Posts tagged #axe handles

Splitting Axe Handle Blanks From a Windfall Tan Oak Log

Recently I was driving out my road and had to stop in the rain and shovel ditches out. I got so wet that I went back home to change my clothes, but within the hour or less I was out, a large Tan Oak fell down in the road.

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I had been eyeing this group of trees already as potential wood working fodder, but this one just succumbed to heart rot and fell over. While cutting it up, I spotted one straight section and saved it aside to split up later. In this video I’m splitting it into 12 parts to stash away for woodworking projects.

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You really don’t need much to split a log. A maul and disposable wedges can be made almost anywhere, usually from the trunk and limbs of the same tree. There are a couple of pointers here about making wedges, the use of boys axes as a one handed hatchet and methods to keep your splits going with the grain. Also basic wood splitting theory regarding run out, which is perhaps the most relevant problem in splitting rails like this.

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I have begun slowly processing these rough split staves down into billets one or two at a time, by removing the rotten heart and the bark. I’m also chopping off about 3/4” or more of sapwood, which is more brittle, weak and rot prone than the pinker heartwood. I’ll be washing the outsides of each billet with a borax solution to prevent insect attacks by powder post beetles, which are populous here, especially with the abundant food available to them with the big Tan Oak die off that is occurring now. They are very destructive to certain woods, Bay and Tan Oak being among the most affected. I’ll also dip the ends into paint, or seal them with fat or pine pitch to prevent the ends from cracking due to rapid drying. After that I’ll just try to dry them at a reasonably slow rate to minimize warpage and cracking.

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While watching this video footage, It occurred to me that I could have made a really neat drum out of that log, or two or three actually! Also that I should try making a barrel out of tan oak. I may save some of the short ends from this log and others this year to have a stash of well seasoned wood for a possible small keg project. Maybe a Calvados keg, hmmm….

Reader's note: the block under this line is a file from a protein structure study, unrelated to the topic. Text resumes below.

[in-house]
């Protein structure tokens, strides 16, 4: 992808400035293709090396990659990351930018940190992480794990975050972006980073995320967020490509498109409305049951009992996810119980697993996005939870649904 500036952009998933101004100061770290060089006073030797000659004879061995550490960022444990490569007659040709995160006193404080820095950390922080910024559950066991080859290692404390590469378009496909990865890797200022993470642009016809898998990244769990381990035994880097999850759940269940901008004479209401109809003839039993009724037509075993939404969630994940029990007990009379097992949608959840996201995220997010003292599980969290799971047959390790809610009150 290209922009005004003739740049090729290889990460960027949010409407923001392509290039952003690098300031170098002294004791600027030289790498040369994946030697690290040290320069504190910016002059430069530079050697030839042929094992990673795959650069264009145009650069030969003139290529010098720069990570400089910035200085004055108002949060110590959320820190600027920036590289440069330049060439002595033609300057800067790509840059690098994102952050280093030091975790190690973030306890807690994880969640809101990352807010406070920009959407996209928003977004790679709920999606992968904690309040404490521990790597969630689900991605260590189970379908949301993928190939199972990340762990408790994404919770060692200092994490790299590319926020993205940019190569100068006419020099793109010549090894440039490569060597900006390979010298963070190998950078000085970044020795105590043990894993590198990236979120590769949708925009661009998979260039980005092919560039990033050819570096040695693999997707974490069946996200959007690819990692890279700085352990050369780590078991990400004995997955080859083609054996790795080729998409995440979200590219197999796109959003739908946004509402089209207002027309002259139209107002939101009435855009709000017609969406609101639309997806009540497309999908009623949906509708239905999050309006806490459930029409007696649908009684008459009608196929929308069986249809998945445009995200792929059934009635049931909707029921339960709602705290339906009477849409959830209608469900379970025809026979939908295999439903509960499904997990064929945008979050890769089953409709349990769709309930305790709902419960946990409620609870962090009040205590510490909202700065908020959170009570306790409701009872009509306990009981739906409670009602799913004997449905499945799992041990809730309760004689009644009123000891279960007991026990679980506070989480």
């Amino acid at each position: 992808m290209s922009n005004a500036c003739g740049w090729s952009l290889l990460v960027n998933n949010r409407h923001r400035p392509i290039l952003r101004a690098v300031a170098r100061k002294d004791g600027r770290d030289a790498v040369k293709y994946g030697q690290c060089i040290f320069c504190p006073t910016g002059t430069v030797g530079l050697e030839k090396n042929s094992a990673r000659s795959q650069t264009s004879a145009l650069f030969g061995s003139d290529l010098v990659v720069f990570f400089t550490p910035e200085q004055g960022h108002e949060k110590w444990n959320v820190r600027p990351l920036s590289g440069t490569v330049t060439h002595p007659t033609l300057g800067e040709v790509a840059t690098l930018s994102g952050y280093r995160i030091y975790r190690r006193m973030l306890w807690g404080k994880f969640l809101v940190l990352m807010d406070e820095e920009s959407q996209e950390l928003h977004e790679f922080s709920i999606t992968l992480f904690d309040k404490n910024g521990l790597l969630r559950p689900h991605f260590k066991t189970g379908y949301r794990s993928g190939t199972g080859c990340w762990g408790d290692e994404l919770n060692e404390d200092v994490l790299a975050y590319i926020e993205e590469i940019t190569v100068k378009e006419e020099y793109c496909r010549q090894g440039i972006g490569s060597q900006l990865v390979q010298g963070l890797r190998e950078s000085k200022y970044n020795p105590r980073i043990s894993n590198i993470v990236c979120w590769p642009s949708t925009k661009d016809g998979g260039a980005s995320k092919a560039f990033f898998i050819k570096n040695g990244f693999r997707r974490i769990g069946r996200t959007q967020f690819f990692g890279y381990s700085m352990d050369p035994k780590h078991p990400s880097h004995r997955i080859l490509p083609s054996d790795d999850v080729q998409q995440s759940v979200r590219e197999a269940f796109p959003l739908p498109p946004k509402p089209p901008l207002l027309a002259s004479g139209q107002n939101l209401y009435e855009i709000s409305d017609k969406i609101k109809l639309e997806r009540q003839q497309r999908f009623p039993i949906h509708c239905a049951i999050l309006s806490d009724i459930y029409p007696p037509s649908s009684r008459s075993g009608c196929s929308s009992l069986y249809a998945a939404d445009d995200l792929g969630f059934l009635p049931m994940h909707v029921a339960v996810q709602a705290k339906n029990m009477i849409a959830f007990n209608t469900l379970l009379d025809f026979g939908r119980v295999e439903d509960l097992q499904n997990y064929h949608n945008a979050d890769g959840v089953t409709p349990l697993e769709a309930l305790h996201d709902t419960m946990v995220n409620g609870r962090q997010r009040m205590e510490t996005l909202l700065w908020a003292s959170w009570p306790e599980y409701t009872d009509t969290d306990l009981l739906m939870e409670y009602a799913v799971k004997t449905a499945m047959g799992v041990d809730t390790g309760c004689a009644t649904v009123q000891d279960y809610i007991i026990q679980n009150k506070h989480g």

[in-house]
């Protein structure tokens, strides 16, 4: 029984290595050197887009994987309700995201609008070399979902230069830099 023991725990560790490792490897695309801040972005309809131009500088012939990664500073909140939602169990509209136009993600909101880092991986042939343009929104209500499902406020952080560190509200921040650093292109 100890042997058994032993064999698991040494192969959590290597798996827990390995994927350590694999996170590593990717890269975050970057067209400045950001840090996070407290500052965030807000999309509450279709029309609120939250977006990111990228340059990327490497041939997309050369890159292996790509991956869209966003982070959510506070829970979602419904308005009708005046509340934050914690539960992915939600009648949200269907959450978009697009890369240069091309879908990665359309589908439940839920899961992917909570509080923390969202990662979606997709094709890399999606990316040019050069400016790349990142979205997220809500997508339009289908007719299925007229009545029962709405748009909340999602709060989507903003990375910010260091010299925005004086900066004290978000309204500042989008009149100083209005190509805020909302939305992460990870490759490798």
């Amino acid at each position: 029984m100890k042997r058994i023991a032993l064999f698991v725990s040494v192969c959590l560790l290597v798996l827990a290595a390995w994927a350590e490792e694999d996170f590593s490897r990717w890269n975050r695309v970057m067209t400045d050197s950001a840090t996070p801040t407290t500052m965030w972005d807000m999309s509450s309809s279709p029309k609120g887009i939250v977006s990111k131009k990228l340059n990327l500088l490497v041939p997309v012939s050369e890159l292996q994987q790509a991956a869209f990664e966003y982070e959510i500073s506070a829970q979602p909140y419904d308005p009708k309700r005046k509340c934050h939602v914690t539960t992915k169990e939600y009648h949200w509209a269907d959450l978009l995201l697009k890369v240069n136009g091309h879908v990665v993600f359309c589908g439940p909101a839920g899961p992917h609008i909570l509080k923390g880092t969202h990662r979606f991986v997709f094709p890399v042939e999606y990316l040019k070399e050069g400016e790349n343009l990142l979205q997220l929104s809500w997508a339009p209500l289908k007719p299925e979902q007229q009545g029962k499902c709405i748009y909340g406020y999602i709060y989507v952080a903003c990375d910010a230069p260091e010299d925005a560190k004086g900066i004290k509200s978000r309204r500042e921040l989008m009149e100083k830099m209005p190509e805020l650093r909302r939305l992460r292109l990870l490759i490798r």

Axe Handle Breakage, Designing For Resiliency, Weak Links and Stress Distribution

An axe head with a wooden handle has some inherent problems. The head and handle are made of very different materials that behave differently. Steel has a very high density compared to wood. Wood is much more flexible than steel and will dent and break more easily. When using an axe, these differences can cause problems, such as the wood being damaged by forceful contact with the hard unyielding metal head, or the relatively high density of the steel head behaving differently than the handle, thereby putting stresses on the weaker wood. Breakage just below the eye is a very common occurrence. This article and video are an attempt to explain some common reasons why axes frequently break near the eye, having to do with design, or perhaps lack of design in some cases. Breakage in the main body of the handle can of course also occur, but I’m not really dealing with that here. I’m pretty sure that the greater percentage of axe handle breakages are initiated right where the handle meets the bottom of the eye, or within the first few inches of handle, especially if the breakage is not due to wonky grain or other defects. Shear stresses seem to be particularly high in this part of the handle.

In this article, I will be assuming that we are dealing mostly with American axe head patterns, which tend to have thinner eyes than European and Scandinavian axes. Even though American axe styles migrated back to Europe (many axe patterns on that side of the pond are actually American or modified American patterns) the axe eye sizes largely remained bigger than American axe eyes. This is an important point when we look at overall handle design, because with any given axe head, the eye shape just is what it is, and the size and shape of the wood where it enters the eye is therefore pre-determined. Some of these problems are obviated by the use of tapered axe eyes, in which the handle feeds in from the top and fits by friction, but that is a separate subject also. The assumption here is that we are dealing with American style patterns that are wedged from the top. For whatever mix of cultural and practical reasons, these axes have pushed the limits of strength and resilience of the wood used in handles, by evolving toward a small eye.